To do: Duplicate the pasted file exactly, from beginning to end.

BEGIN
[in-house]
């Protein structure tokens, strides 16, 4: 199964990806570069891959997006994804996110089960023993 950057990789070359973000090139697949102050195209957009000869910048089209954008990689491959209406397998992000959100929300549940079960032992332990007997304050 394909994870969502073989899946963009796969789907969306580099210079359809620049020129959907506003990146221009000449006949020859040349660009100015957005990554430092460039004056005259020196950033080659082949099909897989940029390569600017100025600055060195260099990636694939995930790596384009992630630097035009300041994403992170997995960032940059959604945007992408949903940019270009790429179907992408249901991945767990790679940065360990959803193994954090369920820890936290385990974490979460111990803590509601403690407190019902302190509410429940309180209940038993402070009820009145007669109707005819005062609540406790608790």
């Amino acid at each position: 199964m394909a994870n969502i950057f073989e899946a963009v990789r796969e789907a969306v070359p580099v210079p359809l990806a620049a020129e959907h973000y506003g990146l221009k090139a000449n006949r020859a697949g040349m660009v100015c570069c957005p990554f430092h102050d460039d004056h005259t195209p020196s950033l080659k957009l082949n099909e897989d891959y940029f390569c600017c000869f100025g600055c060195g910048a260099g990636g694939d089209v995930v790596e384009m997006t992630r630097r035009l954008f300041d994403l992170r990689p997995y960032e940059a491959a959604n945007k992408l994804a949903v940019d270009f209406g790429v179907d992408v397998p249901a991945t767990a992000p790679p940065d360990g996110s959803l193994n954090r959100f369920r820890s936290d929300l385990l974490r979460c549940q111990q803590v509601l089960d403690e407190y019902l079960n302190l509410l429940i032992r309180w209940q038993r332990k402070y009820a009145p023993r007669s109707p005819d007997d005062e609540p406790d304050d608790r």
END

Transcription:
[in-house]
């Protein structure tokens, strides 16, 4: 199964990806570069891959997006994804996110089960023993 950057990789070359973000090139697949102050195209957009000869910048089209954008990689491959209406397998992000959100929300549940079960032992332990007997304050 394909994870969502073989899946963009796969789907969306580099210079359809620049020129959907506003990146221009000449006949020859040349660009100015957005990554430092460039004056005259020196950033080659082949099909897989940029390569600017100025600055060195260099990636694939995930790596384009992630630097035009300041994403992170997995960032940059959604945007992408949903940019270009790429179907992408249901991945767990790679940065360990959803193994954090369920820890936290385990974490979460111990803590509601403690407190019902302190509410429940309180209940038993402070009820009145007669109707005819005062609540406790608790």
């Amino acid at each position: 199964m394909a994870n969502i950057f073989e899946a963009v990789r796969e789907a969306v070359p580099v210079p359809l990806a620049a020129e959907h973000y506003g990146l221009k090139a000449n006949r020859a697949g040349m660009v100015c570069c957005p990554f430092h102050d460039d004056h005259t195209p020196s950033l080659k957009l082949n099909e897989d891959y940029f390569c600017c000869f100025g600055c060195g910048a260099g990636g694939d089209v995930v790596e384009m997006t992630r630097r035009l954008f300041d994403l992170r990689p997995y960032e940059a491959a959604n945007k992408l994804a949903v940019d270009f209406g790429v179907d992408v397998p249901a991945t767990a992000p790679p940065d360990g996110s959803l193994n954090r959100f369920r820890s936290d929300l385990l974490r979460c549940q111990q803590v509601l089960d403690e407190y019902l079960n302190l509410l429940i032992r309180w209940q038993r332990k402070y009820a009145p023993r007669s109707p005819d007997d005062e609540p406790d304050d608790r």